City sees alarming rise in mental health calls - SanTan Sun News SanTan Sun News

City sees alarming rise in mental health calls

February 15th, 2022 development
City sees alarming rise in mental health calls

By Ken Sain, Staff Writer

Chandler Police say the number of mental health-related calls for service has doubled since 2015 to about 2,500 a year.

“It’s unbelievable,” said Councilmember Matt Orlando. “It’s scary, I mean it’s what’s happening, it’s our society today. We are growing in … teen suicides, growing in drug addictions, and alcohol addiction and just general mental health issues.”

Police are not the only ones who respond to mental health calls. Orlando said the Fire Department handles a couple of thousand as well.

Councilmembers were briefed on how the city responds to behavioral health issues during a work session on Jan. 27.

“I knew Chandler was doing a lot of things to address mental health, but man there were a lot of services that are coming to bear from all different parts of the city,” said Vice Mayor Terry Roe. “I was super impressed.”

At the end of the presentation staff made some recommendations on how to handle the increase. They are:

• Create a behavioral health unit within the police department

• Add a behavioral health navigator, someone who helps patients get through a complicated health care system

• Embed crisis counselors in the 9-1-1 communications center

• Identify training resources for city employees on signs of suicides

• Partner with Chandler Unified School District and Compass Church to offer a free mental health conference focused on kids

• Explore other community partnerships

A lot of that will cost money the city doesn’t currently spend. Can the city afford it?

“We’re going to have to,” Orlando said. “We’re going to have to find the money. I just talked to the city manager tonight, we’ve got some options on the table that we’re discussing.

“It’s a question we keep asking, ‘Can we afford this?’ Well, can we afford not to do it? You saw that line. That trend line was going like this, at a 45-degree angle. Year over year it’s getting higher and higher and higher. We have to do something.”

There is a price being paid now because of the increase in calls, city officials said.

They’ve noticed more calls for service, residents worrying about the safety of public facilities such as parks and libraries, challenges cleaning and maintaining public facilities that are being taken over by people experiencing homelessness, more requests for blight removal and environmental cleanup near homeless camps and more cases in the courts.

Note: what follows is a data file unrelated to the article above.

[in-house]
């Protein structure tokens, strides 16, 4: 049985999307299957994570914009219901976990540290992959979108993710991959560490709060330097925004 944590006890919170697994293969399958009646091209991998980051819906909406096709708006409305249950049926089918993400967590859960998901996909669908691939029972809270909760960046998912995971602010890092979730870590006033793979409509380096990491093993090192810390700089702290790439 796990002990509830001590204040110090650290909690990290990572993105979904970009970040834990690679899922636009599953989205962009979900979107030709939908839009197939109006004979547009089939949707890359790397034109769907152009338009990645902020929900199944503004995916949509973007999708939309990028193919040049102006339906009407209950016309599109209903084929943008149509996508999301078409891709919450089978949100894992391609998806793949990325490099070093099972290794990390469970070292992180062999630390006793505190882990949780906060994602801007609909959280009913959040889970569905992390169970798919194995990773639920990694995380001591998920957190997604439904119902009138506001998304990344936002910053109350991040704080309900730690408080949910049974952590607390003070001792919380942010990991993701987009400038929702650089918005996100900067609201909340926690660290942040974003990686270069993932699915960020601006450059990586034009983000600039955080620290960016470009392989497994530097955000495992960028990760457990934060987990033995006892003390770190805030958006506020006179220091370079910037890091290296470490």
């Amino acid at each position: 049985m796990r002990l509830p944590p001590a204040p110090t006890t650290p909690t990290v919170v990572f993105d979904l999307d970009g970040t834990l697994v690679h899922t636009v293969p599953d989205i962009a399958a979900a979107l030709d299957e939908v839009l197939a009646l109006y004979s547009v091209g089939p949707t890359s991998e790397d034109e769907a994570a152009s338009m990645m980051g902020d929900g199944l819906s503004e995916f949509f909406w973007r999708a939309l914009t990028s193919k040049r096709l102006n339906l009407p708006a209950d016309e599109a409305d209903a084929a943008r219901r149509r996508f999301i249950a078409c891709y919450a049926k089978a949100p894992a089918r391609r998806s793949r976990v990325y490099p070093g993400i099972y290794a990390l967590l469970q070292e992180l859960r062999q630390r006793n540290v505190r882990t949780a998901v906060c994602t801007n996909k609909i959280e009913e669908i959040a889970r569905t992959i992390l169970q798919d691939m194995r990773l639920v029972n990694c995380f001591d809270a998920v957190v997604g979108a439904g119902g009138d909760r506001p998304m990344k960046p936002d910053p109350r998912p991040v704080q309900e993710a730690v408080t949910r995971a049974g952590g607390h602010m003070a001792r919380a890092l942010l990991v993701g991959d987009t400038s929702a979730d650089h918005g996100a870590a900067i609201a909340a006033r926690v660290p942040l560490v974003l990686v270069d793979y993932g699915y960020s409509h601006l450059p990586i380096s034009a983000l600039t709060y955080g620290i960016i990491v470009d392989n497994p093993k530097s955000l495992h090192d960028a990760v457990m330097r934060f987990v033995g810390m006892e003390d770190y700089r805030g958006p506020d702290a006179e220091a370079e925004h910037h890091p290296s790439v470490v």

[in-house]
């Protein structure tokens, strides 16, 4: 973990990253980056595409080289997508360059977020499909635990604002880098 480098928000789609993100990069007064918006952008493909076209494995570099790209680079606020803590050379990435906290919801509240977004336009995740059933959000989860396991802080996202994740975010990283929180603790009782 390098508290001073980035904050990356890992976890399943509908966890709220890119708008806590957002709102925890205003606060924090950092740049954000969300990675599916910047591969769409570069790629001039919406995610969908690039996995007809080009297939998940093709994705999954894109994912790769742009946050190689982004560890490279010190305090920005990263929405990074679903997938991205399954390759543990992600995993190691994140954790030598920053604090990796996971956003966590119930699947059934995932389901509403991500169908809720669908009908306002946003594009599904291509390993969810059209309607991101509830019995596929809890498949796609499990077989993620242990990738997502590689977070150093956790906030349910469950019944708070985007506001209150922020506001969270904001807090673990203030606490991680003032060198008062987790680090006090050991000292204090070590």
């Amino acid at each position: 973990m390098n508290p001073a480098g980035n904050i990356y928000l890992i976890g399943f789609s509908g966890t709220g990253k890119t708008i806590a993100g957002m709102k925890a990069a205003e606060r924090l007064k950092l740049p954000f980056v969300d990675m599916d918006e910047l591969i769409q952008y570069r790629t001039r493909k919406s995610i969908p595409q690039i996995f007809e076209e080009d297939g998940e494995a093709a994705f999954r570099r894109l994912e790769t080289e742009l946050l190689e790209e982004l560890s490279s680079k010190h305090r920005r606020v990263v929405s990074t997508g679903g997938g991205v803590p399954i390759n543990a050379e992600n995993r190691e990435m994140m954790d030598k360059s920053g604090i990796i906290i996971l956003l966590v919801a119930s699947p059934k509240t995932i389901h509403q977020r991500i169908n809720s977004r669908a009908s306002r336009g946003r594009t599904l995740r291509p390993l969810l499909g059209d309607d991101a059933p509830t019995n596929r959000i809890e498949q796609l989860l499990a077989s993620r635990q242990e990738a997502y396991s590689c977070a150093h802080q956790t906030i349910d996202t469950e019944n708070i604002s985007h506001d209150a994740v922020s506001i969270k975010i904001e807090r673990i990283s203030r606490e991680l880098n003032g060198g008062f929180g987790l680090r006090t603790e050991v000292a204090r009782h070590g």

Chandler Fire has a two-person response team that responds to calls and requires three full-time and eight part-time employees. They provide masters-level mental health professionals to people in need.

The average time for those units to respond to a call is 13 minutes and 33 seconds.

The increase in cases is also impacting the courts.

Chandler Municipal Court has three treatment courts. Chandler, along with other East Valley cities are part of the Veterans’ Court. It also offers a mental health court. It recently started a new support court.

In all three cases, the goal is to find out what issues are in play, address them and help people get the care they need instead of putting them into the criminal justice system.

The support court is relatively new, having started in December.

Chandler Police does have a Crisis Intervention Team now. Those officers get 40 hours of specialized training that focuses on reducing the risk of serious injury or death between officers and people with mental health issues during an emergency. The program has been taught in the Valley since 2004 and was expanded in 2014.

CIT officers get eight hours of continuing education each year. And all Chandler officers get CIT-related training annually.

Orlando said it is important for the public to know they will never send just mental health teams to an emergency situation and that there will always be trained officers present.

“We’ll always send out a police officer, definitely if there is going to be violence, or an issue like that, so let’s put that to rest,” he said.

Roe said he’s not surprised by the huge increase in cases, pointing out the fact that the pandemic for the past two years has stressed the mental health of many people.

He said he thought the recommendations were good ideas.

“We know other cities are doing like programs already, with success,” said Roe, who is a former Mesa police officer. “We want mental health folks to be treated with dignity, for their benefit and the benefit of the community.”